A World of Thought

How might the design of reflective & contemplative spaces in the physical world translate to a virtual context?

Much has been written about contemplative design in the physical world. From the ideas of sacred geometry or the modes of ritual-architectural presentation to tested systems such as the Contemplative Landscape Model, there are many techniques that can be applied to the design of real-world spaces to promote reflective contemplation.

Virtual reality has long been used as a method for reorienting one's sense of space, often to extraordinary artistic effect. And recently, with headsets becoming increasingly accessible to consumers, there has been uptick in apps for relaxation and meditation. However, the design of these apps tends to focus on sensory deprivation or reproducing wilderness rather than following the principles that would guide the design of a similar space in the physical world.

In this study, we are interviewing design professionals who have experience designing for the physical world and are interested in reflective contemplation. We hope to learn from how they practice their craft, and find ways that their methods might be translated to the virtual space.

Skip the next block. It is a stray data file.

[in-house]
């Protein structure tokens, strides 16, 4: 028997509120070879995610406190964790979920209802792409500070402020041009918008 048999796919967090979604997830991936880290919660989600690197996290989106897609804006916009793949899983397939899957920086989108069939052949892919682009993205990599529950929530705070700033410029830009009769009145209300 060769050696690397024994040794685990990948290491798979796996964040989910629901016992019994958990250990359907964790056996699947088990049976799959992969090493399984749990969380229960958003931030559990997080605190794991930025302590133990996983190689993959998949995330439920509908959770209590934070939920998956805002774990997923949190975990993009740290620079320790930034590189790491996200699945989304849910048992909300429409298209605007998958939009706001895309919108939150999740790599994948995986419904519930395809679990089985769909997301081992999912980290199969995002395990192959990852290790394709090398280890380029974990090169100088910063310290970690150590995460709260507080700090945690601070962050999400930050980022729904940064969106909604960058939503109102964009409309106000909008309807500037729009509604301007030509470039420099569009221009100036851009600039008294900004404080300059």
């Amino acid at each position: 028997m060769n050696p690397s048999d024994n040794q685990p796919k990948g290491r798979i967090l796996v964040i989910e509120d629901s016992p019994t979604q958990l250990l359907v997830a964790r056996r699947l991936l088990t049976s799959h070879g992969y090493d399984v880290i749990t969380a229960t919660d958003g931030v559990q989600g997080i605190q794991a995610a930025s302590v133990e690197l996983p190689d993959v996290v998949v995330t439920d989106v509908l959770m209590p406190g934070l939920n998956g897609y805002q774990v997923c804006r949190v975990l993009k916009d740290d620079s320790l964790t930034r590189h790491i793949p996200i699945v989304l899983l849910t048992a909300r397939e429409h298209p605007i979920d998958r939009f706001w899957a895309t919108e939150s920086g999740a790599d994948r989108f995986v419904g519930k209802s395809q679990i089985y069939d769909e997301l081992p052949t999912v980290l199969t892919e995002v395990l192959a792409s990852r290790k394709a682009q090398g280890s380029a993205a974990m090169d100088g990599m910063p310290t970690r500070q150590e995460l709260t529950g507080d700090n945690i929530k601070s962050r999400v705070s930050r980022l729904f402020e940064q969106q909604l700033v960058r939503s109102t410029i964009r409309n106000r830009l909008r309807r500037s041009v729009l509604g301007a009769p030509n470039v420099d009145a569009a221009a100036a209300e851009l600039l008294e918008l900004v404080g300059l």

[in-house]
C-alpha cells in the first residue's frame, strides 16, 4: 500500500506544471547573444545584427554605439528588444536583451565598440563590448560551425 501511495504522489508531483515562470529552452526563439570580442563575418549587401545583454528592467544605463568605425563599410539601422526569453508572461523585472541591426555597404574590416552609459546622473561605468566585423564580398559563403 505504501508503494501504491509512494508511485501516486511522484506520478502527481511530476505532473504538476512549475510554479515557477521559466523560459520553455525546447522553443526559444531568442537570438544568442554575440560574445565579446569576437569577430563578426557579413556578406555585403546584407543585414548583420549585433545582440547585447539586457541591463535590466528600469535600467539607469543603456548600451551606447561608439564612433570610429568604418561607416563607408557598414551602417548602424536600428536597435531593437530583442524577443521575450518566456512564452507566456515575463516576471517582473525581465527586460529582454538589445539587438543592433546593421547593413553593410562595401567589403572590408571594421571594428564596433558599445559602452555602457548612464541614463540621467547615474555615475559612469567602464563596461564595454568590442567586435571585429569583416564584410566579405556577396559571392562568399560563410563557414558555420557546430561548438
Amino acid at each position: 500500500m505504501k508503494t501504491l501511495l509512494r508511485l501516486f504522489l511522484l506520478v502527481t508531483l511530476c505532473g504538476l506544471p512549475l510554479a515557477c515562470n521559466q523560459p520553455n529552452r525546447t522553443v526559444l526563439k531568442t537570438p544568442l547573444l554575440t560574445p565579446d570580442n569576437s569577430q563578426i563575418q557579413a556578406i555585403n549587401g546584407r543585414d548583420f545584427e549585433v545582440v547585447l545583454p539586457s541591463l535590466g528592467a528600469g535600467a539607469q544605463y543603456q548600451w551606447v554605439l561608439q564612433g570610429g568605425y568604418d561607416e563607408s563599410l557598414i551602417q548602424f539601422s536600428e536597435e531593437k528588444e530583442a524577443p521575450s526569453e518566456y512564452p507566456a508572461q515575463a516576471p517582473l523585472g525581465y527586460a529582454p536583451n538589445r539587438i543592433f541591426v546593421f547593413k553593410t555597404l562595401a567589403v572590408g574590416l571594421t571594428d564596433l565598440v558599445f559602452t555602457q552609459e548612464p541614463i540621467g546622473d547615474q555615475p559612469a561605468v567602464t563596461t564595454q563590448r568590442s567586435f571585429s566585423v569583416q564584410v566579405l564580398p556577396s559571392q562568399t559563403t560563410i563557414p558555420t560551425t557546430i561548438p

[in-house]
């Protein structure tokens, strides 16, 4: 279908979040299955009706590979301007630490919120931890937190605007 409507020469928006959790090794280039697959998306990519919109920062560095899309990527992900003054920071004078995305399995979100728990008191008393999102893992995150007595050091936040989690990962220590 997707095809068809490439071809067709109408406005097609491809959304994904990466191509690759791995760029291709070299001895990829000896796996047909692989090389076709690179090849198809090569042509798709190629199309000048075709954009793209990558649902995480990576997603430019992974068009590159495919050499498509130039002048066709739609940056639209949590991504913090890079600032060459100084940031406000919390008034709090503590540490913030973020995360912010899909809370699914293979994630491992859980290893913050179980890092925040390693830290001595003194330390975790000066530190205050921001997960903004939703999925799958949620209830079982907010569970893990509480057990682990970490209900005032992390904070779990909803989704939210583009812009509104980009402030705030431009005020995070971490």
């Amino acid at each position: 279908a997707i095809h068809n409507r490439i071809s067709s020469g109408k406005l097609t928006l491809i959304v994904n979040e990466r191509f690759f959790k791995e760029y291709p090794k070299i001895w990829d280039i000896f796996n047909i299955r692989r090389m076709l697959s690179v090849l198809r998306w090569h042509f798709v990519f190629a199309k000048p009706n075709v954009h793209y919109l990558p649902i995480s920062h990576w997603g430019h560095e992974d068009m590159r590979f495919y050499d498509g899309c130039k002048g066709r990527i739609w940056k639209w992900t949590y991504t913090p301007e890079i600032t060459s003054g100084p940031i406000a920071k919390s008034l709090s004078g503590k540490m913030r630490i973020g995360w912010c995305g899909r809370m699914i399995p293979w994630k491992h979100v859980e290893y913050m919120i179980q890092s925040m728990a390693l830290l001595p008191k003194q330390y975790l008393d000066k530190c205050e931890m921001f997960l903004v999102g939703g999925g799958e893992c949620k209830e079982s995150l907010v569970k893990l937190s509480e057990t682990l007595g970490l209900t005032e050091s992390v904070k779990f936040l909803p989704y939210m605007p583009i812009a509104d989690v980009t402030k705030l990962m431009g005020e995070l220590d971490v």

Who is conducting this study?

This study is being conducted by Nate Laffan, a Phd Student in the SET Lab at the University of California Santa Cruz.

How can I help?

Are you a design practitioner (or environmental psychologist) who is interested in reflection or contemplation? We are looking to hear from landscape architects, interior designers, traditional architects, lighting designers, acousticians and anyone else who has professional experience designing these spaces. Interviews will happen over the first two weeks of August, 2023. Participants will be interviewed once and each interview shouldn't last more than half an hour. If you are interested in participating, please write nlaffan@ucsc.edu.

How will these interviews be used?

These interviews will be used in two ways. The first will be in the development of suggested guidelines for creating virtual reflective space. We hope to publish these in an upcoming paper at CHI 2024. The second will be in the practical application of these guidelines, where we will develop virtual reality spaces that support reflective contemplation. These spaces will be built and tested over the course of the next academic year and constitute the basis of a further study in late 2024.